Even worse than the low turnouts, these events often proved embarrassing for National Knights, leading to tangles with the law. After the 2001 rally was over, as police escorted the Klan members to their cars and away from the counter-protesters, Klansmen could not remember where they parked. In the confusion, a fight with counter-protesters began that resulted in eight arrests, including that of Loy's son, Grand Dragon (or state leader) Richard Loy. It didn't stop there. Local newspaper coverage of the rally used the elder Loy's real name instead of his preferred alias, Ray Larsen. After Loy allegedly called a reporter, demanding that she use his alias and asking where she lived, he was charged with misdemeanor telephone harassment. Then, the next month, two sheriff's deputies in Williamson County, Texas, were fired after they tried to recruit a fellow officer with an application touting "White Supremacy." Dept. David Gay, 44, and Sgt. Greg Palm, 29, had both worked for the sheriff's office for more than four years. 

The National Knights really lived up to their "Keystone Kops" reputation when Railton and Richard Loy hosted what was widely billed as a "Christmas unity rally" on Dec. 8, 2002, at the younger Loy's Osceola, Ind., farm. They hoped to bring together various factions of the contentious world of professional racists, and indeed, they drew members of two far larger groups — the American Knights of the Ku Klux Klan and the Aryan Nations, which sent its then-propaganda chief, August Kreis. Close to 50 people gathered for the Saturday afternoon dinner and cross burning. As hungry racists filed into the shed where food was being served, it quickly became apparent that the Loys had forgotten a critical fact: Large numbers of Klansmen are followers of Christian Identity, a racist and anti-Semitic theology that holds that Jews are biologically Satanic and whites are the true Israelites — meaning, according to Identity adherents' reading of the Bible, that whites can't eat pork. When guest Klansmen strolled into the shed and were confronted by a dead pig that by all accounts was barely cooked, several Klansmen and Aryan Nations members recoiled with horror.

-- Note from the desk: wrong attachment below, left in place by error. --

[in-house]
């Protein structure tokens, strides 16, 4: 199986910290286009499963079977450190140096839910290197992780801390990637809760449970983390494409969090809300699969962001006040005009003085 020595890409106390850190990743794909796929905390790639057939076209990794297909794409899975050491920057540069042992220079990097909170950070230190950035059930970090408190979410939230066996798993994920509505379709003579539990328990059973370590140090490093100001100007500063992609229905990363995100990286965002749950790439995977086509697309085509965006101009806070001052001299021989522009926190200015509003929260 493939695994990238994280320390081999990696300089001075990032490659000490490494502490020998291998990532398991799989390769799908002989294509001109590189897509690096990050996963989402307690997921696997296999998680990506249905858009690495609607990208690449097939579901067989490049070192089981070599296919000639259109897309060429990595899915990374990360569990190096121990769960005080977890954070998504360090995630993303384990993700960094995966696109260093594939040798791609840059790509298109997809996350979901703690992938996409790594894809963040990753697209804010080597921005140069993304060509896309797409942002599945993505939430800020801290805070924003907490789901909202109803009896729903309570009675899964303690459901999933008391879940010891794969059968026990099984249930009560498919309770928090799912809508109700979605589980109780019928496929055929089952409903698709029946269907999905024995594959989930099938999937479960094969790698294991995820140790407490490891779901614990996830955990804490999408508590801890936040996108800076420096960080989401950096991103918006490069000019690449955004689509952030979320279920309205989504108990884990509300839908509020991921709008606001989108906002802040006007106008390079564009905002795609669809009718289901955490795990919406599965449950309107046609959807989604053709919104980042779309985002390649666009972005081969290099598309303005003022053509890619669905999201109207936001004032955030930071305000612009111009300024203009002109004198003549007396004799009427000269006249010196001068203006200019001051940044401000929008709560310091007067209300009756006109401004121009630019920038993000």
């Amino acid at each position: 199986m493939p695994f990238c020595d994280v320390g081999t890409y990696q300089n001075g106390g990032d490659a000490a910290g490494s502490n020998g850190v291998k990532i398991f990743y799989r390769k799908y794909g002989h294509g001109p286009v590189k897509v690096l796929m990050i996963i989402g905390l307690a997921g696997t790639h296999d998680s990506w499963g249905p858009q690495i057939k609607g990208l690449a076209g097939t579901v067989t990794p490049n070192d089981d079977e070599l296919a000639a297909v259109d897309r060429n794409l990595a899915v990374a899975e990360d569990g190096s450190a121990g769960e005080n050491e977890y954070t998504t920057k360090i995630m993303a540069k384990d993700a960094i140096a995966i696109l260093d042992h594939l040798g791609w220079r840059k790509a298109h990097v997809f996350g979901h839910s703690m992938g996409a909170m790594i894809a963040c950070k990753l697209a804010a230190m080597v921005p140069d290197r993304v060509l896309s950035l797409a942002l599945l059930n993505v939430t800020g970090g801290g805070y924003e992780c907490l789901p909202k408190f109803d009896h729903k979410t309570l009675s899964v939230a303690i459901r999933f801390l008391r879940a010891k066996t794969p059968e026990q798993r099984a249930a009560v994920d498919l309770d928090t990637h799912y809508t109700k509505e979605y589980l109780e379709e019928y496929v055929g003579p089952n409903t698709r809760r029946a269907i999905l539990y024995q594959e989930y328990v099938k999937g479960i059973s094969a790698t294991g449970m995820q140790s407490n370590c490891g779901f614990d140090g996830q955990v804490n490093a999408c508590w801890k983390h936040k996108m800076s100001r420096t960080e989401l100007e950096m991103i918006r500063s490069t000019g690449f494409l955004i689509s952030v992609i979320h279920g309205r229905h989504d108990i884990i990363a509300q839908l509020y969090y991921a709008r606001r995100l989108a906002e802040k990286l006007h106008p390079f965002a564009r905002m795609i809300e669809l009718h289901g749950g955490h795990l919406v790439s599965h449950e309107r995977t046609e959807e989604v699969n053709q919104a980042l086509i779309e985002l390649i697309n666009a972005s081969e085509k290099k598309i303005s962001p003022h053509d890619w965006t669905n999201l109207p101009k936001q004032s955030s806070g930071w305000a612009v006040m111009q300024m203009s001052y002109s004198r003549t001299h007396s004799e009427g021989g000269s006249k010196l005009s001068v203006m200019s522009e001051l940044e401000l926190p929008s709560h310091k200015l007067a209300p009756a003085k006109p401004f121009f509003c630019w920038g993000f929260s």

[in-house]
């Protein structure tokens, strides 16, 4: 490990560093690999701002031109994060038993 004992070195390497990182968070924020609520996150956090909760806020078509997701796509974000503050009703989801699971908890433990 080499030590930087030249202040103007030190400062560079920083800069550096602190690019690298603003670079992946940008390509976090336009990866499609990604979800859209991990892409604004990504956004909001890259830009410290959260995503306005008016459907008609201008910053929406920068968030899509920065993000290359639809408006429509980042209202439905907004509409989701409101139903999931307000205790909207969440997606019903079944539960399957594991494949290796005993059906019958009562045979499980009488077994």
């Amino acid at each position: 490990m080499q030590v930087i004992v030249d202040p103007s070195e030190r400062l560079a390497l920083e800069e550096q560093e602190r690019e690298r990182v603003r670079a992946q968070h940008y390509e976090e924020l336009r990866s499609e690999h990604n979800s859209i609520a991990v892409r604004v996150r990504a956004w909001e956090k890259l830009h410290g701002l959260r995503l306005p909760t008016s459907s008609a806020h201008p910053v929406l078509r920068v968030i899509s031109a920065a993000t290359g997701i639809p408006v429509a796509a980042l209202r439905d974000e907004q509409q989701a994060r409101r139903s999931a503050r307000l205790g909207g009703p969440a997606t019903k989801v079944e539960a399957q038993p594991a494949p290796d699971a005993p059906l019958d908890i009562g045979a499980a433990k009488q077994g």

The situation became even more ridiculous. As the gathered haters circulated and clucked about the culinary faux pas — and while a red-suited "Klanta Klaus" worked the crowd nearby — some got to wondering why Rick Loy had a badly swollen lip and two missing front teeth. Soon enough, the story came out, provoking a fresh round of mirth. After being presented with a riot shield that was alleged to be bulletproof, Loy had apparently decided to put the matter to a test, firing a round into the shield at close range. Unsurprisingly, the bullet ricocheted off the shield — which stood up to the tryout admirably — and hit Loy in the mouth.